As defending champion Ott Tanak tries to get his challenge back on the road in Rally Sweden this week, he will be hoping the weather takes a turn for the worse.
The only leg of the World Championship raced on snow was in doubt until last week because of the mild winter in Varmland in central Sweden.
The race starts on Thursday but was in doubt until organizers confirmed it would go ahead on Feb. 4 on a modified route with eight stages trimmed.
The rally will follow identical routes on Friday and Saturday, two full days of racing.
While the daytime temperatures remain warm, the thermometer is forecast to plunge below zero at night this week.
That should please Tanak, even though he flew off the road in spectacular fashion after hitting black ice in the season-opening Monte Carlo Rally.
"Driving in Sweden is always very special, particularly when we get some frozen, icy conditions," said the Estonian, who won in Sweden last year.
"The grip from the spiked tires is extremely high and gives a great feeling."
Tanak finished without a point in his first rally for Hyundai in Monte Carlo. His teammate Thierry Neuville won the race.
The Belgian, who won in Sweden in 2018, also wants a snowy course.
"An ideal Rally Sweden would have lots of snow, huge snowbanks, very icy roads, the perfect conditions for us to go fast with full confidence to get the most out of the car," said Neuville.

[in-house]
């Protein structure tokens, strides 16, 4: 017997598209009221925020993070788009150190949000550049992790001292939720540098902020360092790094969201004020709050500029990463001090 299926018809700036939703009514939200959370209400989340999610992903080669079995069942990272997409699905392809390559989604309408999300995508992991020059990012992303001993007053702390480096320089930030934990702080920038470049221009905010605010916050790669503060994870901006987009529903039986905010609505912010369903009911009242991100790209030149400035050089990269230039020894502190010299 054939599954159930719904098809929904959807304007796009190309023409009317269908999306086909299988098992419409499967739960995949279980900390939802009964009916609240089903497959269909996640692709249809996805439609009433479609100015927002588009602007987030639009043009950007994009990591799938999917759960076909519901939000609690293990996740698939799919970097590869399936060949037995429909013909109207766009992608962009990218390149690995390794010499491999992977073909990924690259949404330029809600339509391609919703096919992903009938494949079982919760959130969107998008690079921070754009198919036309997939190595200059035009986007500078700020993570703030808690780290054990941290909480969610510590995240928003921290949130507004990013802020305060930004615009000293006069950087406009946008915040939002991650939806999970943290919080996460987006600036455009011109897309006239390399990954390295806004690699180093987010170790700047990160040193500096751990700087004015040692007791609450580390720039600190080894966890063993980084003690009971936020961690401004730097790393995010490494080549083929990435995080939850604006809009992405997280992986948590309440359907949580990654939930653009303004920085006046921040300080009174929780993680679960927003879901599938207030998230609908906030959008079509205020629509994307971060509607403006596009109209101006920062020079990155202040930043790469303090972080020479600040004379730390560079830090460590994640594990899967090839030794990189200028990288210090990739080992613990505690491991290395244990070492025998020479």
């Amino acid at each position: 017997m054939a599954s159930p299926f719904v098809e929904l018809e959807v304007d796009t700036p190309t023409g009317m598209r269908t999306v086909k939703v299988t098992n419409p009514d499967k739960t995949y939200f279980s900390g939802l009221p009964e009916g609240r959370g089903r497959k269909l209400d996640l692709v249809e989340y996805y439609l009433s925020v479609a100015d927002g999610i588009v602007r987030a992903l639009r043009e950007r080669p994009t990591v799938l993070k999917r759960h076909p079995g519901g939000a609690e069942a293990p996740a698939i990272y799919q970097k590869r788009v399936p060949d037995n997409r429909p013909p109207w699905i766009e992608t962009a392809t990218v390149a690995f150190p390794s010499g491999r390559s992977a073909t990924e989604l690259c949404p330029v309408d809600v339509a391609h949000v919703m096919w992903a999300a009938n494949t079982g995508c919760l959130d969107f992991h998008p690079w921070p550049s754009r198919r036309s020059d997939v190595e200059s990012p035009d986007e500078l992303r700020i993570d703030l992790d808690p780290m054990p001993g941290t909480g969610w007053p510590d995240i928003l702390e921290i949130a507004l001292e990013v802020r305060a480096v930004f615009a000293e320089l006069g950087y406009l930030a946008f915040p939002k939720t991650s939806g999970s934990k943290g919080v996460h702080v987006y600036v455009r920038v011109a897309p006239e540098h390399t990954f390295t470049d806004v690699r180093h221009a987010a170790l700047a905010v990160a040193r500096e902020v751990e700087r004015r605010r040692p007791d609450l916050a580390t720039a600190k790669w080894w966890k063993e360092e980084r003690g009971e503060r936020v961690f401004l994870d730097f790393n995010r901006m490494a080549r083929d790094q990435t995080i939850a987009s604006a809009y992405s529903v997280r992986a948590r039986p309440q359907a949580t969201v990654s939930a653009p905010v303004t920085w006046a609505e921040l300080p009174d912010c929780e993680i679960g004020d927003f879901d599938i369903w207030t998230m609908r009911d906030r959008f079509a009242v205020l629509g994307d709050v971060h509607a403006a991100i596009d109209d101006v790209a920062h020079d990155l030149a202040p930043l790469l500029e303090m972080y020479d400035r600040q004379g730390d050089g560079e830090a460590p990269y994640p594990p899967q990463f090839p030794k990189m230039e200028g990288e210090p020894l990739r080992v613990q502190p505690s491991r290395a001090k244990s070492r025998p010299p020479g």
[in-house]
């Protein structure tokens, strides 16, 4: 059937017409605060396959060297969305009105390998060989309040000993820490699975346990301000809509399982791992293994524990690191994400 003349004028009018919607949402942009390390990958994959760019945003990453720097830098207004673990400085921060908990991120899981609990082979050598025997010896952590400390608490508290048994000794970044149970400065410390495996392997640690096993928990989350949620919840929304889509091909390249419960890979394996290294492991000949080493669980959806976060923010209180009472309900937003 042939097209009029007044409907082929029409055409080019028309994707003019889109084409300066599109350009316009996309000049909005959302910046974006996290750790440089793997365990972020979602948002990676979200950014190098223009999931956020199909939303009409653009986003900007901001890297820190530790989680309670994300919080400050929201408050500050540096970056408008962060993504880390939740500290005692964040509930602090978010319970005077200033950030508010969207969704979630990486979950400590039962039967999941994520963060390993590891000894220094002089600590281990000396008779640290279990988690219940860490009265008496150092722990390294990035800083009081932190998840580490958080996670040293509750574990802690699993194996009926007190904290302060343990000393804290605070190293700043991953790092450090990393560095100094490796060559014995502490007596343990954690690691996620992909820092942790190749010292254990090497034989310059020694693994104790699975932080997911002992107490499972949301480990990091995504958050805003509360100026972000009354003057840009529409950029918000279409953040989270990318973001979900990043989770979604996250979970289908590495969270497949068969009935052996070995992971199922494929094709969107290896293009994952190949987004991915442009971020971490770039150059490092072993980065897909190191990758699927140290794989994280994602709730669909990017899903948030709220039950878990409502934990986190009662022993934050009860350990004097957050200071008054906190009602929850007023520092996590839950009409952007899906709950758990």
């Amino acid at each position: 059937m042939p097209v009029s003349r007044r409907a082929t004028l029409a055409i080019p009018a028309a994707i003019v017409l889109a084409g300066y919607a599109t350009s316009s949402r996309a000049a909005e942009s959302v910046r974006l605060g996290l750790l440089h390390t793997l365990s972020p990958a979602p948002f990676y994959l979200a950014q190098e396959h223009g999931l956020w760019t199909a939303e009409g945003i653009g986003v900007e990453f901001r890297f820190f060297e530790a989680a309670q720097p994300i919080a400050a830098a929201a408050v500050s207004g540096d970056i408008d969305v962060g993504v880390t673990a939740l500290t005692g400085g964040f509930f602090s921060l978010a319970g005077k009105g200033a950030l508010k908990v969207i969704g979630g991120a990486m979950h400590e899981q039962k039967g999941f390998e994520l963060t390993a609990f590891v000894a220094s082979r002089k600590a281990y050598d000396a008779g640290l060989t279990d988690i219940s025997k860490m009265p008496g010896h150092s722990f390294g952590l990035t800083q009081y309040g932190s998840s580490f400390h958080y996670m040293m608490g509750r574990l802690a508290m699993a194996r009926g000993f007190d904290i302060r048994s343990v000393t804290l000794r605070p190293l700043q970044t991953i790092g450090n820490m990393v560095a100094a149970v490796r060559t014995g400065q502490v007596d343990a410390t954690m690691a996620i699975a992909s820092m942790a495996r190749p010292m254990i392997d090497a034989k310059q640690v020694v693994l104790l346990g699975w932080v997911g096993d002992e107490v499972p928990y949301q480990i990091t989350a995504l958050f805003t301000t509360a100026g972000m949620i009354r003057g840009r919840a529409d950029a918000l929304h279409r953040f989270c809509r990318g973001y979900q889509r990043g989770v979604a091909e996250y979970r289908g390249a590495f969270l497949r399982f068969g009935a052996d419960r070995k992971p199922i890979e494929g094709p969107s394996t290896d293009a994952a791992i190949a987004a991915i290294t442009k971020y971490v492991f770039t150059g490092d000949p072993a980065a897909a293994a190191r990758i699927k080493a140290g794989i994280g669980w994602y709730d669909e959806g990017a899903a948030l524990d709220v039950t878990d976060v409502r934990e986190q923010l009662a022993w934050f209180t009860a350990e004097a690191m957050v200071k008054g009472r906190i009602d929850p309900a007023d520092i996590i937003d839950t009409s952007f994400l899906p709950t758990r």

"When the road is properly frozen, the studs get good grip and you can go flat out.
Neuville was followed home in Monte Carlo by two Toyotas with Frenchman Sebastien Ogier second and Welshman Elfyn Evans third.
Ogier was also looking forward to racing in a winter wonderland.
"It's a magic event, the only one on full snow on the calendar, and driving on those roads is very special," he said.
Both Toyota drivers also suggested that Neuville was at a disadvantage after winning in Monte Carlo because he would have to go first on the snow.
"Coming to Sweden while leading the championship has been very challenging," said Ogier, who had won in Monte Carlo for six straight years before finishing behind Neuville last month.
"Road position can play a big part in Sweden, depending on what sort of conditions we'll find," said the Welshman. "If there's a lot of loose snow, then there is a big advantage for those starting further back."
Like Tanak, Ogier and Evans changed teams in the off-season.
Ogier, who joined Toyota after a difficult season at Citroen, suggested that his caution in a new car helped end his Monte Carlo streak.
"What was lacking for me was a level of knowledge of the car that would have allowed me to let loose a little," he said. "Don't forget that this was our first race with this car."
Tanak did cut loose in Monte Carlo and paid the price.
"We learned a very good lesson," he said. "Sweden will be our first time on loose surface with Hyundai, but I hope we can deliver a good result."